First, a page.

Evaluating sources is difficult, but asking yourself some critical questions about each of your potential sources can really help. The following questions are just a starting point, but can help you quickly weed out less useful sources and then more closely examine what you have left.
How is the source related to your broad topic?
How is the source related to your specific research question?
- Is it directly related? Does it provide context?
Do you understand the source?
- Can you summarize the main points and the evidence used as support?
- Do you need any background information to enhance your understanding?
Is the source appropriate for your project?
- Does it conform to your assignment instructions?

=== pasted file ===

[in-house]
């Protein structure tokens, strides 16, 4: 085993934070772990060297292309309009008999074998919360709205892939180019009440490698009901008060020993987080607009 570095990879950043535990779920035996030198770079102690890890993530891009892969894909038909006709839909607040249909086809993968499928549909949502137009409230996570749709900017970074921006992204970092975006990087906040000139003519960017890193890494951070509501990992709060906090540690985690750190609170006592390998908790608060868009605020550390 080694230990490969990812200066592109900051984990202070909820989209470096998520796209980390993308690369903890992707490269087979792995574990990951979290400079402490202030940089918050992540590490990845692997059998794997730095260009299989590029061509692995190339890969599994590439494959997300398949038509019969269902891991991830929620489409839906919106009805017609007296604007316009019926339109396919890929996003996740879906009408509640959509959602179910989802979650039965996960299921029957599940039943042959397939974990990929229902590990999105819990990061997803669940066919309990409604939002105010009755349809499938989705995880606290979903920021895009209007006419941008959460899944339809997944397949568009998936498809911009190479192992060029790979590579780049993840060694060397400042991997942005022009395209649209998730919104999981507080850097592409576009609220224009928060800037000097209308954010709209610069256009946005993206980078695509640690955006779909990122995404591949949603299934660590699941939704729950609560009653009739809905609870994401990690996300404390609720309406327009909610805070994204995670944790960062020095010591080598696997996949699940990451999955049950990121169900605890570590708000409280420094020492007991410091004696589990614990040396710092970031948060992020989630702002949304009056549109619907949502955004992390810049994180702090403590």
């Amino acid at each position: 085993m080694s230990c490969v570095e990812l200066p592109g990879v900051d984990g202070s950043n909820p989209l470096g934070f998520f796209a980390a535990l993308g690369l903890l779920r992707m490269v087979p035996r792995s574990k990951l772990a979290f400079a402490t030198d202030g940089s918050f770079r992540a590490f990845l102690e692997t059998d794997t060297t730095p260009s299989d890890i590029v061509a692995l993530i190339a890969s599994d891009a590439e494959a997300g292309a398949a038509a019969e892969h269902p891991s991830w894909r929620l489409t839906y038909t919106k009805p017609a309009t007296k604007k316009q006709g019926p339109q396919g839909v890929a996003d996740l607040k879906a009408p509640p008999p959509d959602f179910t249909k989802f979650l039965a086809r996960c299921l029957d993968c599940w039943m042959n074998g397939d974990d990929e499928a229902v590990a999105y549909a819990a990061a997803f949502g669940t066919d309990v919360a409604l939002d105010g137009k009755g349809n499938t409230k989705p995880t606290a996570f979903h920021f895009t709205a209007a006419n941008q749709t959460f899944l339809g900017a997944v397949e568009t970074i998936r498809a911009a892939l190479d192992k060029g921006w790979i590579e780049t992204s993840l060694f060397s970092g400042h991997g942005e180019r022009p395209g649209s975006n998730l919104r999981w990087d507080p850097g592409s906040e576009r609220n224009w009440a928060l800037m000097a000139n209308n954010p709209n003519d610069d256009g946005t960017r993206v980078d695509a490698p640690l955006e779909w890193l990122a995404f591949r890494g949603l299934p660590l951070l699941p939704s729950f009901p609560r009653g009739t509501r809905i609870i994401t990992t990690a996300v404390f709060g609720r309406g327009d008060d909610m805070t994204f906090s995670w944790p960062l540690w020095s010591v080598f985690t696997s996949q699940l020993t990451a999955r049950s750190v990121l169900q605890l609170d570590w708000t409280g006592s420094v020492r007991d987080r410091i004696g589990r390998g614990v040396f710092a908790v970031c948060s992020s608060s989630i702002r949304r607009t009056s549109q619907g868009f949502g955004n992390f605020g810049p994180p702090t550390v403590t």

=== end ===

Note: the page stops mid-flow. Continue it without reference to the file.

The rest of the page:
- How timely is it? How does this matter to your research question?
- How authoritative is it? Can you determine anything about the author? The publication it's in?
- What kinds of bias or authorial intent can you detect? Why was it written and published? Who is the intended audience?
How might you use this source?
- As a pathway to additional research, via the bibliography?
- Direct evidence to support a claim?
- As corroborating evidence? To provide a dissenting viewpoint? To provide background or context for your reader?
- Look at the quotations/statistics/facts you want to use. Are you accurately representing the author's intent, or simply cherry-picking to support your claims (warning: cherry-picking is not ethical).